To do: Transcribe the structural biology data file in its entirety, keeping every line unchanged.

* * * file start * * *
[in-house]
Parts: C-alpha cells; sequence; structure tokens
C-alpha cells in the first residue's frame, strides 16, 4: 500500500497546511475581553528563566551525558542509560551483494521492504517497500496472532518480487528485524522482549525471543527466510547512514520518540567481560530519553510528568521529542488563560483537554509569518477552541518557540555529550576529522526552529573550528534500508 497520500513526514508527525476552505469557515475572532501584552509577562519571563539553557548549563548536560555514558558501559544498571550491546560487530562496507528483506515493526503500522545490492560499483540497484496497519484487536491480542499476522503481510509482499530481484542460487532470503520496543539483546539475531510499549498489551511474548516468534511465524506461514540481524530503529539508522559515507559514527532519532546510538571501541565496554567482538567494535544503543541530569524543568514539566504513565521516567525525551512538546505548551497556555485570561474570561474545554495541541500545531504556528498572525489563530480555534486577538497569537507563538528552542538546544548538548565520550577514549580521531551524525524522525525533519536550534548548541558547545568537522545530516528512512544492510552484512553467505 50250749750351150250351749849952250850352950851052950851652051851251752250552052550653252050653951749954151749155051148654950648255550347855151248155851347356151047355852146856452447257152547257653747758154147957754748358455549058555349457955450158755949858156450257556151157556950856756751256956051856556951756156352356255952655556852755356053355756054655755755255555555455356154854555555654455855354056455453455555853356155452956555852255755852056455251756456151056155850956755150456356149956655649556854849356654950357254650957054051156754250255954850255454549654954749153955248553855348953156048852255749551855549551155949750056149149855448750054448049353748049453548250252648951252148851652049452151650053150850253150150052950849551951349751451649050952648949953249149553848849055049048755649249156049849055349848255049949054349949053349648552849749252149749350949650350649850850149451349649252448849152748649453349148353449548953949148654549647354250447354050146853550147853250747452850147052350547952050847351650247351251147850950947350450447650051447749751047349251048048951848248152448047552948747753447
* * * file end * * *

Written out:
[in-house]
Parts: C-alpha cells; sequence; structure tokens
C-alpha cells in the first residue's frame, strides 16, 4: 500500500497546511475581553528563566551525558542509560551483494521492504517497500496472532518480487528485524522482549525471543527466510547512514520518540567481560530519553510528568521529542488563560483537554509569518477552541518557540555529550576529522526552529573550528534500508 497520500513526514508527525476552505469557515475572532501584552509577562519571563539553557548549563548536560555514558558501559544498571550491546560487530562496507528483506515493526503500522545490492560499483540497484496497519484487536491480542499476522503481510509482499530481484542460487532470503520496543539483546539475531510499549498489551511474548516468534511465524506461514540481524530503529539508522559515507559514527532519532546510538571501541565496554567482538567494535544503543541530569524543568514539566504513565521516567525525551512538546505548551497556555485570561474570561474545554495541541500545531504556528498572525489563530480555534486577538497569537507563538528552542538546544548538548565520550577514549580521531551524525524522525525533519536550534548548541558547545568537522545530516528512512544492510552484512553467505 50250749750351150250351749849952250850352950851052950851652051851251752250552052550653252050653951749954151749155051148654950648255550347855151248155851347356151047355852146856452447257152547257653747758154147957754748358455549058555349457955450158755949858156450257556151157556950856756751256956051856556951756156352356255952655556852755356053355756054655755755255555555455356154854555555654455855354056455453455555853356155452956555852255755852056455251756456151056155850956755150456356149956655649556854849356654950357254650957054051156754250255954850255454549654954749153955248553855348953156048852255749551855549551155949750056149149855448750054448049353748049453548250252648951252148851652049452151650053150850253150150052950849551951349751451649050952648949953249149553848849055049048755649249156049849055349848255049949054349949053349648552849749252149749350949650350649850850149451349649252448849152748649453349148353449548953949148654549647354250447354050146853550147853250747452850147052350547952050847351650247351251147850950947350450447650051447749751047349251048048951848248152448047552948747753447